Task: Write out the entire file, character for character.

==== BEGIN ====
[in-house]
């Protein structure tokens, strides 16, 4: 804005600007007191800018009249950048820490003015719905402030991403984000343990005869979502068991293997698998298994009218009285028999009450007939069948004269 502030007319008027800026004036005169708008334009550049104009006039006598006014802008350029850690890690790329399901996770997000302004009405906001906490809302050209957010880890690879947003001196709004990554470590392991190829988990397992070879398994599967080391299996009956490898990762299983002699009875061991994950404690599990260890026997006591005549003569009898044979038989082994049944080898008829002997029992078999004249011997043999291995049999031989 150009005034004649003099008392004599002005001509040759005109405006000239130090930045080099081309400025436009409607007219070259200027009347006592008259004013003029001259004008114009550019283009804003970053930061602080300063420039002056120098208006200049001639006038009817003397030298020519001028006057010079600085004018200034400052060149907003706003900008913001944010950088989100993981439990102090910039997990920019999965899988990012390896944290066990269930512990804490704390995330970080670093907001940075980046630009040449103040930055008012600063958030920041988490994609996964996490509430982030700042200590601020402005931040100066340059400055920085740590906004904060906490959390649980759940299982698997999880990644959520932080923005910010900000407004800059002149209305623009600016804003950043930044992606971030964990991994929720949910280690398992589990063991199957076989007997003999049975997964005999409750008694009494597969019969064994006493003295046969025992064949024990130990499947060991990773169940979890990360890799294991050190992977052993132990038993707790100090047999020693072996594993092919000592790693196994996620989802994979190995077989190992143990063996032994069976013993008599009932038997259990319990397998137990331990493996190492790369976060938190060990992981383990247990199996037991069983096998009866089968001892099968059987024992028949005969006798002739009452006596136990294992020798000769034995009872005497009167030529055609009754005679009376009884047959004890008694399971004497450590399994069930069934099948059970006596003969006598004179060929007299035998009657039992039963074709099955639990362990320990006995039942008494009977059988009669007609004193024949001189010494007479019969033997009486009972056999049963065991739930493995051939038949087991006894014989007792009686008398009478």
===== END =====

[in-house]
């Protein structure tokens, strides 16, 4: 804005600007007191800018009249950048820490003015719905402030991403984000343990005869979502068991293997698998298994009218009285028999009450007939069948004269 502030007319008027800026004036005169708008334009550049104009006039006598006014802008350029850690890690790329399901996770997000302004009405906001906490809302050209957010880890690879947003001196709004990554470590392991190829988990397992070879398994599967080391299996009956490898990762299983002699009875061991994950404690599990260890026997006591005549003569009898044979038989082994049944080898008829002997029992078999004249011997043999291995049999031989 150009005034004649003099008392004599002005001509040759005109405006000239130090930045080099081309400025436009409607007219070259200027009347006592008259004013003029001259004008114009550019283009804003970053930061602080300063420039002056120098208006200049001639006038009817003397030298020519001028006057010079600085004018200034400052060149907003706003900008913001944010950088989100993981439990102090910039997990920019999965899988990012390896944290066990269930512990804490704390995330970080670093907001940075980046630009040449103040930055008012600063958030920041988490994609996964996490509430982030700042200590601020402005931040100066340059400055920085740590906004904060906490959390649980759940299982698997999880990644959520932080923005910010900000407004800059002149209305623009600016804003950043930044992606971030964990991994929720949910280690398992589990063991199957076989007997003999049975997964005999409750008694009494597969019969064994006493003295046969025992064949024990130990499947060991990773169940979890990360890799294991050190992977052993132990038993707790100090047999020693072996594993092919000592790693196994996620989802994979190995077989190992143990063996032994069976013993008599009932038997259990319990397998137990331990493996190492790369976060938190060990992981383990247990199996037991069983096998009866089968001892099968059987024992028949005969006798002739009452006596136990294992020798000769034995009872005497009167030529055609009754005679009376009884047959004890008694399971004497450590399994069930069934099948059970006596003969006598004179060929007299035998009657039992039963074709099955639990362990320990006995039942008494009977059988009669007609004193024949001189010494007479019969033997009486009972056999049963065991739930493995051939038949087991006894014989007792009686008398009478």